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Higher Ed Commission Predicts ‘Financial Knife Fight’

Jan 12, 2018 09:48AM ● Published by Emily Stevenson

By Kristine Hartvigsen

This is not a test. The SC Commission on Higher Education (CHE) has launched an emergency alert in anticipation of severe fiscal weather for the state’s entire system of public colleges and universities.

At a packed, town hall-style discussion in Greenville on Jan. 11, CHE officials noted that a storm has been brewing for some 40 years during which the cost of higher education in our state has increased a whopping 1,120 percent.

“We are on the precipice of a disaster,” said Jeff Schilz, interim executive director of the Commission. “There are a lot of policy questions that need to be addressed that have gone on for more than a decade now.”

There is no single cause for the rapidly escalating costs, but — like the infamous, pizza-fueled freshman 15 weight gain — institutions experienced a boom of spending that has become unsustainable, inadvertently placing higher education farther out of reach for many families in the state.

The primary culprit, CHE maintains, is unchecked spending on capital projects (construction) as well as administration (mostly HR-related). These are expenditures that come with baggage like debt service and maintenance costs that last for many years.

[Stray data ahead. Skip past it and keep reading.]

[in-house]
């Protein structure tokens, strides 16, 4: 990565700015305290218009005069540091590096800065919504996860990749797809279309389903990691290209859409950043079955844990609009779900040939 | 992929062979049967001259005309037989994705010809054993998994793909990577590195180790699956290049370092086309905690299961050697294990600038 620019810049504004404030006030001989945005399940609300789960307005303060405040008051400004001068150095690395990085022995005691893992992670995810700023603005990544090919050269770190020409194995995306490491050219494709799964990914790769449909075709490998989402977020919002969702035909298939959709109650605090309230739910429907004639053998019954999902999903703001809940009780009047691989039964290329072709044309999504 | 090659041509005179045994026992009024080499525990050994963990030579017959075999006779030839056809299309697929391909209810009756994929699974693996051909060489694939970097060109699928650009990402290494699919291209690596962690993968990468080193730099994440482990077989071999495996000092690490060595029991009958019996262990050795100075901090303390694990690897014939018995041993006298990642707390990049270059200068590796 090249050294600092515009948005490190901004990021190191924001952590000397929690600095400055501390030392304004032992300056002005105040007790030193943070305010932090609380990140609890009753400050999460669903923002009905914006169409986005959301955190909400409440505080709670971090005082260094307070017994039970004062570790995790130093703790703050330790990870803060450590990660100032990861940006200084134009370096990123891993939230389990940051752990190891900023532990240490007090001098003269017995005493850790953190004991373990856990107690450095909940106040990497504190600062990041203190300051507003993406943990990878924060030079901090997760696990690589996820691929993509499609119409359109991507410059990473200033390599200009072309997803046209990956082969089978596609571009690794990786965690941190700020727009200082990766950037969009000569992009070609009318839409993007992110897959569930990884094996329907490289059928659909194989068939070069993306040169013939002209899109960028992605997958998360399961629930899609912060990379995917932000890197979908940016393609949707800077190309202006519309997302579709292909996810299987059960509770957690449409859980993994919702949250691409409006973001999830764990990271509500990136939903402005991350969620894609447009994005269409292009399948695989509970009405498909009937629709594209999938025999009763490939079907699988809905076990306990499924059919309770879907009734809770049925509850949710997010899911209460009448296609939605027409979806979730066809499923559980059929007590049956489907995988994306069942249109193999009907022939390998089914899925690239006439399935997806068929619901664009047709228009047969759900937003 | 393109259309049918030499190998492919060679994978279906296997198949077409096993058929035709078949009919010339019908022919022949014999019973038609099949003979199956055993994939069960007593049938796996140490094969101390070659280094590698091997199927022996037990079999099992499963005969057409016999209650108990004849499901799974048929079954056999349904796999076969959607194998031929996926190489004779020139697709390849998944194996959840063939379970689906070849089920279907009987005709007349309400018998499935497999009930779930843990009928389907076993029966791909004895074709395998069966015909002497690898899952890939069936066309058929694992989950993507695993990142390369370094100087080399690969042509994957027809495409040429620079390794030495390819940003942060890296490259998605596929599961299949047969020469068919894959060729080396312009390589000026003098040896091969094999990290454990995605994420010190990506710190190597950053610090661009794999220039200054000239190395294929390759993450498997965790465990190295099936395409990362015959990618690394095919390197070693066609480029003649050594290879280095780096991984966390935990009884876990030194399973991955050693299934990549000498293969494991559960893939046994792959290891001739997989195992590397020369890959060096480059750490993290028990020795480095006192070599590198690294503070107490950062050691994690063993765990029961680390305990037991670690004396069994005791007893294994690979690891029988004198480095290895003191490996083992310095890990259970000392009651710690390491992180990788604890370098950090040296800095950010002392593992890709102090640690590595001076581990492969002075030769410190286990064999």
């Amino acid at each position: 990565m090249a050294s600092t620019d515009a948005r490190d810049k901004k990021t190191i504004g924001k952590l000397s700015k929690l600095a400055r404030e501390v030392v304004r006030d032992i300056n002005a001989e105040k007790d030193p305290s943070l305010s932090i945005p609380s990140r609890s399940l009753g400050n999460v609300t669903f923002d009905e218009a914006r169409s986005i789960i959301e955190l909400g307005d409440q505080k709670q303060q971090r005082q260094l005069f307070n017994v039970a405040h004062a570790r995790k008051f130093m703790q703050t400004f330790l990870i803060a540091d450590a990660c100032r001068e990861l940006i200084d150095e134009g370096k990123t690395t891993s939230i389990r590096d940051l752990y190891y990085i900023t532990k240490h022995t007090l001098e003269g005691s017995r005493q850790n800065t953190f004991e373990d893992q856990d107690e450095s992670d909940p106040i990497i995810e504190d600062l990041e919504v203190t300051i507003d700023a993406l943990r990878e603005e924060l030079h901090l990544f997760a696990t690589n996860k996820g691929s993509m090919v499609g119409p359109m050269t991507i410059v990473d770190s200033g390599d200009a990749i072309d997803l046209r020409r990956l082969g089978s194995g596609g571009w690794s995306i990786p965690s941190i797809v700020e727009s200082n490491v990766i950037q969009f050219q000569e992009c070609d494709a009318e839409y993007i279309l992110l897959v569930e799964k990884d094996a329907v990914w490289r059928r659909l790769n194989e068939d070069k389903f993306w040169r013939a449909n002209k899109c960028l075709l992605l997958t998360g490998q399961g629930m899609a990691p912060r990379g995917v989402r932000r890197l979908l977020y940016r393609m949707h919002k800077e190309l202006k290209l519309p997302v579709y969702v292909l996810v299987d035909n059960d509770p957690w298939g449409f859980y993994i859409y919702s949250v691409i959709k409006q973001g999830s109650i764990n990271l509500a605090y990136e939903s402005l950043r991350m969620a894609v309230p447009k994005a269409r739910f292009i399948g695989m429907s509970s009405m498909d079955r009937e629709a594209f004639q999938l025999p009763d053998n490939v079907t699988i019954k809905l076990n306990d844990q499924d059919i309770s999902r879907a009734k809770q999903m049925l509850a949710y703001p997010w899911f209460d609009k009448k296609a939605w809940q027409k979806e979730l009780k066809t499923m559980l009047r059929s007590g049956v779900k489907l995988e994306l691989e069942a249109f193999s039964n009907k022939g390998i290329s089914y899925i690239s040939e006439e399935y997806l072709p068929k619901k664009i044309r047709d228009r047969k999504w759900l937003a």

In the midst of declining financial support from state government, colleges and universities rely heavily on the higher tuition they charge out-of-state students. Yet the majority of these students take their degrees earned here back out of state, leaving virtually zero return on investment for the state’s economy.

Any institution that depends more and more on out-of-state students will find it harder and harder to maintain their numbers, noted CHE Chairman Tim Hofferth, adding that other states are addressing their problems. “Our priority has to be keeping in-state students,” he said 

Those institutions with the highest spending by far are the state’s three major research universities, leaving the state’s remaining institutions increasingly vulnerable.

“These institutions will be in a financial knife fight to make their budgets,” Hofferth said. “We will lose one-third of our institutions. This is a billion-dollar crisis for the state.”

“This is only going to get worse,” Schilz warned. “The longer we wait, the harder it will be.”

Education, Enterprise

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